CBSL to develop green finance taxonomy
The Central Bank of Sri Lanka (CBSL) is now in the process of developing a green finance taxonomy that will provide the framework for investment analysis for the banking sector when funding green projects.
Sri Lanka has already recognized that carbon-intensive economic growth is no longer a route for sustainable development and is gradually shifting towards more low carbon energy sources, CBSL Deputy Governor K M M Siriwardana told an expert panel discussion held on ‘Achieving Low Carbon Development Targets In The Power Sector’.
Since Sri Lanka is a net importer of petroleum products, the shift towards renewable energy sources is crucial to its external sector pressure, especially in an environment where global petroleum prices are escalating while developing Sri Lanka’s hydropower generation through projects such as Uma Oya, Morogolla etc.
The government is also promoting other low carbon energy sources such as solar and wind power.
“However transitioning power generation into low carbon energy sources will not be an easy path. Although Sri Lanka has been relying on hydropower as a renewable energy source, regular drought conditions that we have been experiencing in the recent past have made hydropower a less reliable energy source, other low carbon energy projects such as solar generally require higher capital than gas or coal power plants.”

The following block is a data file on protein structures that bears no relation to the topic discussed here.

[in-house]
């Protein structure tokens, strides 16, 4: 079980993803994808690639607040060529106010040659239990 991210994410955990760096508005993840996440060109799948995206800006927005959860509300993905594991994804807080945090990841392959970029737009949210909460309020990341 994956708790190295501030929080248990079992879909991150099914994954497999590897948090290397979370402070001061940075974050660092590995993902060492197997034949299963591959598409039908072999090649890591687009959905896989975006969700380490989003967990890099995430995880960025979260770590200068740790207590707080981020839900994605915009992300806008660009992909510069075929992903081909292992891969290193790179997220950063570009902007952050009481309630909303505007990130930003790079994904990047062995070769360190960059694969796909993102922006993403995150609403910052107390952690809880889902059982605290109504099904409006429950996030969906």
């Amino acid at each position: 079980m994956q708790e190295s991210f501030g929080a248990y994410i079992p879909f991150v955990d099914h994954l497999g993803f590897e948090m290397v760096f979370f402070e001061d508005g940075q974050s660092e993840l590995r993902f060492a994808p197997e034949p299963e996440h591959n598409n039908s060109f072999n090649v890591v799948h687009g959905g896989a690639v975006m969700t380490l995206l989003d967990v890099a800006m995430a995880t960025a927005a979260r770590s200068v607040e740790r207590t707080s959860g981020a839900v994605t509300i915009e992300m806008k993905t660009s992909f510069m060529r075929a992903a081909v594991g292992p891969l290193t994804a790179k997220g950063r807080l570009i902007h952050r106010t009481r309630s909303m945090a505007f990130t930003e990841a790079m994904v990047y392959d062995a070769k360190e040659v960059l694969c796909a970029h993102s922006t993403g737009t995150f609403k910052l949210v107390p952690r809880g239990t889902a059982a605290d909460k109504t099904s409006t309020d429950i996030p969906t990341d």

Siriwardana further said that this increases the difficulty of accessing affordable financing for non-renewable energy projects.
Siriwardana said low carbon energy sources will not only enable Sri Lanka to reduce carbon emissions but also will reduce Sri Lanka’s expenditure on imported fossil fuels allowing significant savings that can be delivered towards other development goals
“ It will also reduce Sri Lanka’s vulnerability to external commodity price shocks like the one that we are currently experiencing. Considering the massive investment needs, renewable power projects, the financial system of the country has a major role to play in the low carbon development parts of Sri Lanka.
Therefore our financial system also needs to be reformed to create incentives for the private sector to make investments in low carbon energy projects. The financial institutions are giving due consideration to climate risks and social and environmental costs of energy projects and we can create incentives for the private sector to invest in sustainable energy projects instead of high carbon emissions projects.”
Siriwardana added that financial system reforms will however require actions by all relevant stakeholders such as banks, institutional investors, security markets, rating agencies, regulatory bodies as well as the Central Bank.
The CBSL joined the sustainable banking network in 2016, with the aim of the priority leadership for the process of greening the domestic financial system, the CBSL developed the sustainable finance roadmap in 2016 to guide Sri Lanka’s sustainable finance journey.